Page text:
NSF invests in engineering research to remove PFAS from the environment
August 10, 2021
The U.S. National Science Foundation has funded nine fundamental research projects to create new strategies to remediate PFAS in the environment. PFAS, or per- and polyfluoroalkyl substances, persist and accumulate in soil, water and living organisms, and they can lead to adverse health effects.
The extreme chemical stability of PFAS is one attribute that has led to their widespread use in food packaging, nonstick pans, stain-repellant fabrics, electronics, fire-fighting foams and many other commercial applications.
However, once PFAS enter the environment, that stability becomes a problem. The chemicals are very resistant to degradation, and they are largely impervious to conventional water treatment methods, such as municipal drinking water treatment.
“NSF has long supported research on the prevention, mitigation and remediation of environmental pollution to protect the health of people and the planet,” said Richard Dickinson, division director of the NSF Division of Chemical, Bioengineering, Environmental and Transport Systems. “With these new studies, NSF hopes to enable effective, feasible and sustainable technologies to remedy PFAS contamination across the Nation.”
What makes PFAS endure are the strong bonds between carbon and fluorine. PFAS have many fluorine atoms to create their desired properties. PFAS include perfluorooctanoic acid (PFOA), perfluorooctanesulfonic acid (PFOS), perfluorobutane sulfonic acid (PFBS), GenX and other chemicals. While some early PFAS chemicals have been phased out in the U.S., they, as well as later replacements, can still be found in the environment, food and drinking water.
With more than $4.1 million in combined funding, the new research projects will use a variety of approaches to treat PFAS contamination, whether by capturing the chemicals or by breaking their carbon-fluorine bonds to turn PFAS into benign products. Researchers will investigate biological technologies, chemical catalysis technologies, photolytic technologies and physical treatment technologies.
“Remediation of PFAS has been a difficult engineering challenge due to their unique environmental properties,” said Karl Rockne, who coordinated the NSF Environmental Engineering program during his rotation as an NSF program officer. “They have both water-repelling and water-soluble properties, which makes separating these compounds from water and soil efficiently very challenging. Once captured, their extreme chemical stability makes them very difficult to degrade.”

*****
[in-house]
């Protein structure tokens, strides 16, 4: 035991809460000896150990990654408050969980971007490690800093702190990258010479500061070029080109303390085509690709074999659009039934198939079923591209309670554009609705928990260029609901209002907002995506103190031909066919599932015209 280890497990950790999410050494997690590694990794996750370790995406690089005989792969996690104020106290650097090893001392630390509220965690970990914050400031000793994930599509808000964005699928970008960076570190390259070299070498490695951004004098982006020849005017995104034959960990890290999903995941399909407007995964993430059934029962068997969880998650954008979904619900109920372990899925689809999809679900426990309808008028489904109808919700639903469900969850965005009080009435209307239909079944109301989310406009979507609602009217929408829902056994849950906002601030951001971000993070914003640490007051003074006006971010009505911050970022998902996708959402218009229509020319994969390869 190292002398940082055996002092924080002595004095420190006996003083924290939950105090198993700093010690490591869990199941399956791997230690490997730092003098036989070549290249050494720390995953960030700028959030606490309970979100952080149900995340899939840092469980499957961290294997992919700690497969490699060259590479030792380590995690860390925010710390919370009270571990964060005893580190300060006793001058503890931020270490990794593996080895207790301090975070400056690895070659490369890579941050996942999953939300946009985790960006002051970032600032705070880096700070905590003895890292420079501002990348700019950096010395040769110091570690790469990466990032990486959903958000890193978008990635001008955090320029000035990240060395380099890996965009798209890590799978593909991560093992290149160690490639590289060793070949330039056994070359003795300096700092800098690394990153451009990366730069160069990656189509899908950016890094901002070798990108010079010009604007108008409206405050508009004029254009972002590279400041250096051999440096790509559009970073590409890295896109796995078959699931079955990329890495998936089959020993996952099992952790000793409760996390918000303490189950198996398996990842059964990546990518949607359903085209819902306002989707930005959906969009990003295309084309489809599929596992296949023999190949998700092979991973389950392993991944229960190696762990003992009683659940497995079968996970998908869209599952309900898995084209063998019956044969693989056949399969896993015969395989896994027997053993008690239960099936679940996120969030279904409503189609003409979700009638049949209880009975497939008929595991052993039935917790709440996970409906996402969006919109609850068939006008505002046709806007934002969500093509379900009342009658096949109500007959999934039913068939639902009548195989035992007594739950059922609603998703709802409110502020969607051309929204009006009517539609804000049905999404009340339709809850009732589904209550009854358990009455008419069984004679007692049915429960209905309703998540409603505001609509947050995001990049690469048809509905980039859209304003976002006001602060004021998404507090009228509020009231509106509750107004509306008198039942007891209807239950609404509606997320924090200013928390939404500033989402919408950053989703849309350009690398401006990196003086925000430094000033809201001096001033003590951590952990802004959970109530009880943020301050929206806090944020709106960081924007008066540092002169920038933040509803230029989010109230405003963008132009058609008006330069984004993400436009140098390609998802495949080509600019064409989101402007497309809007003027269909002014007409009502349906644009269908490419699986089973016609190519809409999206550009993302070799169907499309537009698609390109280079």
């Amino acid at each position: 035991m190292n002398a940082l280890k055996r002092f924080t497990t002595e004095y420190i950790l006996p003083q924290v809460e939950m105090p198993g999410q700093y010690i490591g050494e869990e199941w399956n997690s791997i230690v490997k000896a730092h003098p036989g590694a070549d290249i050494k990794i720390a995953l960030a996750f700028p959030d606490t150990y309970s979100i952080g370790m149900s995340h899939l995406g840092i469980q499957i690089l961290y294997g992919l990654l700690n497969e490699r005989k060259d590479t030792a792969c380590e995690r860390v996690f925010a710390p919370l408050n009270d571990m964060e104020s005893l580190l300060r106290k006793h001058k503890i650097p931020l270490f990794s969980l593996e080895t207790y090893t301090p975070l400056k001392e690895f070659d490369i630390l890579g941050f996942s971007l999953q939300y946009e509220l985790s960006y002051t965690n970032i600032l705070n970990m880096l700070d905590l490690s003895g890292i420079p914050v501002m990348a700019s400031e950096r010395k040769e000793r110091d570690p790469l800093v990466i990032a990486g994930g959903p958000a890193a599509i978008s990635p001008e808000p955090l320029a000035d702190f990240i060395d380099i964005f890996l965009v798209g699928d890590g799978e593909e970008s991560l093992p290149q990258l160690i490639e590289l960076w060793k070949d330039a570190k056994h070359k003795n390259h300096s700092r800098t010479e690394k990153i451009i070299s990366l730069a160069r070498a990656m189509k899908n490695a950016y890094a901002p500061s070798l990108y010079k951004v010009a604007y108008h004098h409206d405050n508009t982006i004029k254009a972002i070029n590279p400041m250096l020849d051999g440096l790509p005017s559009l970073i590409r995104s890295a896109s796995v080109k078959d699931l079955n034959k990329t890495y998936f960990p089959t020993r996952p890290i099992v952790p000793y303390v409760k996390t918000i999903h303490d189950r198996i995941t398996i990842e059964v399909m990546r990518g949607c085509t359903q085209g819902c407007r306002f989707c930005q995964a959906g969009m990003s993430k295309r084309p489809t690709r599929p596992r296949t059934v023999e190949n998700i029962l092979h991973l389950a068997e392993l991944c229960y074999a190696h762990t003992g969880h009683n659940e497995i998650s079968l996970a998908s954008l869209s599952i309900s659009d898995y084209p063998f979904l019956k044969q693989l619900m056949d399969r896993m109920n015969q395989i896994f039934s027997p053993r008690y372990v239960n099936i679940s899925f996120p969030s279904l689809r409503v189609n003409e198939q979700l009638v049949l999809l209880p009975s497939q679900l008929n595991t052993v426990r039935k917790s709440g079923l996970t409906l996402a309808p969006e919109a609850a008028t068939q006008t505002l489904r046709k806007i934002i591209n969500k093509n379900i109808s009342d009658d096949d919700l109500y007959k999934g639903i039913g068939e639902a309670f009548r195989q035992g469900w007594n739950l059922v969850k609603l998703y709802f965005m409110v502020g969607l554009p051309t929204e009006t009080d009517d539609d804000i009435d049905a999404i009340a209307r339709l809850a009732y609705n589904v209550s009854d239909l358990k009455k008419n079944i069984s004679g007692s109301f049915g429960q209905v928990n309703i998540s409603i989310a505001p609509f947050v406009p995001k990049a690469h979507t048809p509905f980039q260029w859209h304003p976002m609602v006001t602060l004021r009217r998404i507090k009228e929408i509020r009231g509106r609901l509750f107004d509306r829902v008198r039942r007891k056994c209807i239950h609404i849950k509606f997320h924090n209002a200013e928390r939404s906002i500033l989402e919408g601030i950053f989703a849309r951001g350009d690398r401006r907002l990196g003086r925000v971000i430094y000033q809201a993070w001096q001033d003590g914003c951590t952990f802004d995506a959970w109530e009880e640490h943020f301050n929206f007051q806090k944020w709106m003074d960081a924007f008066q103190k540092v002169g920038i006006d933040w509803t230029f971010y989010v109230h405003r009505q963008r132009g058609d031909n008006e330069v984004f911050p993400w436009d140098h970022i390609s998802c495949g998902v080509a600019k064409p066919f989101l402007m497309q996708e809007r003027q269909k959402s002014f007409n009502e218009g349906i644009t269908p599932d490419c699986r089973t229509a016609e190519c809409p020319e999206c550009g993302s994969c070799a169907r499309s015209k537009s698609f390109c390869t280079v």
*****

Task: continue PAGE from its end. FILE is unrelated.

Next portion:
Rockne continued, “These nine projects will employ novel, cutting-edge strategies that address the twin engineering challenges of separation and destruction and that hold high potential for developing breakthrough technologies.”
The nine projects for engineering research to advance solutions for environmental PFAS are funded through 13 awards:
- A "concentrate-and-destroy" technology for treating per- and polyfluoroalkyl substances using a new class of adsorptive photocatalysts: Auburn University, award 2041060; and University of Maryland, Baltimore County, award 2041059
- Development of quantitative tools to assess the mechanisms and full potential of UV-ARPs for the treatment of PFASs in water: Texas A&M University, award 2050934; and California State University, Long Beach, award 2050882
- Electrocatalytic hydrodefluorination of PFAS using molecular, metal-free catalysts: University of Cincinnati, award 2051260
- Mechanistic investigation of thermal decomposition of poly- and perfluoroalkyl substances in the soil environment: University of North Dakota, award 2047062
- Microbial electrochemical defluorination of PFAS using bioaugmented Acidmicrobium sp. Strain A6: Princeton University, award 2055015
- Nickel and palladium single-atom electrocatalysts for selective capture and destruction of PFAS in complex water matrices: Yale University, award 2120418; and Clarkson University, award 2120452
- Remediation of per- and polyfluoroalkyl substances in wastewater using anaerobic membrane bioreactors: SUNY at Buffalo, award 2112201; and University of Southern California, award 2112651
- Tunable vacuum-ultraviolet irradiation systems with highly polarized redox environment for treatment of per- and polyfluoroalkyl substances: University of California, Riverside, award 2131745
- Understanding the surface-active properties of PFAS for enhanced removal by bubbling-assisted water treatment processes: SUNY at Stony Brook, award 2052772
This new research on the treatment and remediation of PFAS is co-funded by the Environmental Engineering program in the NSF Division of Chemical, Bioengineering, Environmental and Transport Systems, and an unrestricted gift to the NSF from DuPont de Nemours Inc.
More information on the investment can be found on the NSF website.
Media Affairs, NSF, (703) 292-7090, email@example.com
Dear Colleague Letter: Engineering Research to Advance Solutions for Environmental PFAS (ERASE-PFAS) (NSF 20-090): https://www.nsf.gov/pubs/2020/nsf20090/nsf20090.jsp
U.S. Environmental Protection Agency: What is PFAS?: https://www.epa.gov/pfas/basic-information-pfas
The U.S. National Science Foundation propels the nation forward by advancing fundamental research in all fields of science and engineering. NSF supports research and people by providing facilities, instruments and funding to support their ingenuity and sustain the U.S. as a global leader in research and innovation. With a fiscal year 2023 budget of $9.5 billion, NSF funds reach all 50 states through grants to nearly 2,000 colleges, universities and institutions. Each year, NSF receives more than 40,000 competitive proposals and makes about 11,000 new awards. Those awards include support for cooperative research with industry, Arctic and Antarctic research and operations, and U.S. participation in international scientific efforts.